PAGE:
This concept is not new. It is already used by quite a few other NGOs in various countries. However, our project is young and we are only at a pilot phase here.
It is the first dry season that we have experienced since the health centre has been operational and we do not yet have a solid knowledge of these cattle camps, nor of these communities.
Do these people migrate to the same place every year? Do they leave their village together, all at the same time? How do they know when to go from one cattle camp to another? How do they feed themselves? How do women give birth? How many children travel with them and what do families do when they get sick? Trying to understand all this is partly the job of my health promotion team and that's one of the reasons why we're out in the community today.
Personally, I just arrived and I’m having to learn all this fast. Today is my first outing in the bush in South Sudan. The team comprises a driver (Johan), a health promoter (Ernest) and a nursing team supervisor (John) who have experience of living in these same places in their younger days. Local knowledge, as we say.
Back on the road
Two and a half hours on the road, five litres of sweat, three mountains, twenty antelopes and two hundred ants later, the landscape changes. It gets greener. I don't see any houses yet but there is clearly a transition happening. Fewer mean trees, which are replaced by kinder, taller ones offering us nice shade.
Suddenly, I see small white shapes not far from us and John tells me “Do you see this herd? Do we talk to them?"
YES! Absolutely. I am so excited. We move forward. There are five teenagers with long spears, sticks, large gourds containing water or milk. And whips. And guns too, for the protection of the herds.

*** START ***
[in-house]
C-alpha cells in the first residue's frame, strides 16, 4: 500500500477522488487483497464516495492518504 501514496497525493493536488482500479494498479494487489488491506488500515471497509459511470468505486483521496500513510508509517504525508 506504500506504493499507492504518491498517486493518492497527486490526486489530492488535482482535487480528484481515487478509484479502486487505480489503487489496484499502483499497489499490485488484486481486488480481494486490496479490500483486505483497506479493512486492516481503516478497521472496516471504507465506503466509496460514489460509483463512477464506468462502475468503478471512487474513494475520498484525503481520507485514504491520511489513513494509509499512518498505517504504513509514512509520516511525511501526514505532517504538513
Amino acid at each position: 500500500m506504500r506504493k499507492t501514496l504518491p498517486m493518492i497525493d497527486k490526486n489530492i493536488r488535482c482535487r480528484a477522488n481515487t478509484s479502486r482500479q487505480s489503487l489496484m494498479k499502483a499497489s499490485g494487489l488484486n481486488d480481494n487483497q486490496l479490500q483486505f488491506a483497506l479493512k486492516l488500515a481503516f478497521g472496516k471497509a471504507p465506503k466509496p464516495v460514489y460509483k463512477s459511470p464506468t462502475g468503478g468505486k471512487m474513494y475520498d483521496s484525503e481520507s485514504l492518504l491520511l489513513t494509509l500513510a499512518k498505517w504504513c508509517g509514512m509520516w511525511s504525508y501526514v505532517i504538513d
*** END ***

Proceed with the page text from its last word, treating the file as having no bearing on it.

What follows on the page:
One of the young people has a piece of grass in his mouth and is looking at us serenely. The others smile at us. We wave, get out of the car and start talking. Well… my colleagues are talking, since I don't have a clue about the local language.
The young people explain to us that the majority of the leaders left the camp for a far-off place to hold peace talks with neighbouring tribes. We wish each other a safe journey and get on our way.
A few minutes later, as the greener landscape continues to emerge and there is more and more evidence of human life, I see something. A little house. Or it could be an agricultural hut? I’m not sure.
Made entirely of dried grass, it looks solid and neat. It could house two or three people at most. A small calf, silent, grazes on hay besides it. The ochre colour of the cow is similar to the brownish grass the hut is made of. These buildings are impressive. I wonder how people construct them. How they resist strong wind. There are six or seven more scattered around. They seem uninhabited.
Uninhabited? Really? Not a chance.
As if they were camouflaged in their small golden igloos, people start to appear as soon as we arrive. A few minutes and this place that seemed deserted almost becomes a village square. With a quick glance I count: thirteen children, five women and two men: one young, and one very old.
The older man wears many colourful necklaces and bracelets. He is shirtless, in shorts, and seated on a chair made of branches that have been carefully pruned, sanded, smoothed, lashed together with what resemble strong vines.
"This man is Allan, a very well-known traditional healer," Ernest tells me. I glance at the notes left by my predecessor and I see that she wrote next to his name: “very influential and experienced. Absolutely worth interviewing him”. I immediately start a conversation, of course with the help of my colleague who then translates everything.
This gentleman explains that he specializes in many things, including skin infections, fractures or even complicated deliveries, when the child is "stuck in the mother's womb".
He says he uses many local plants to treat various symptoms. Nevertheless, he is retired and teaches his knowledge to younger men, especially his son who has gone to graze the cows.
A sick child
Promptly he explains to us that their two-year-old child is sick and that he cannot treat him because, not only "he is of his own blood", but also because he does not have the capacity given his age. John, my colleague, is a nurse and examines the child. He has fever, swollen glands, vomiting and diarrhoea. He needs care.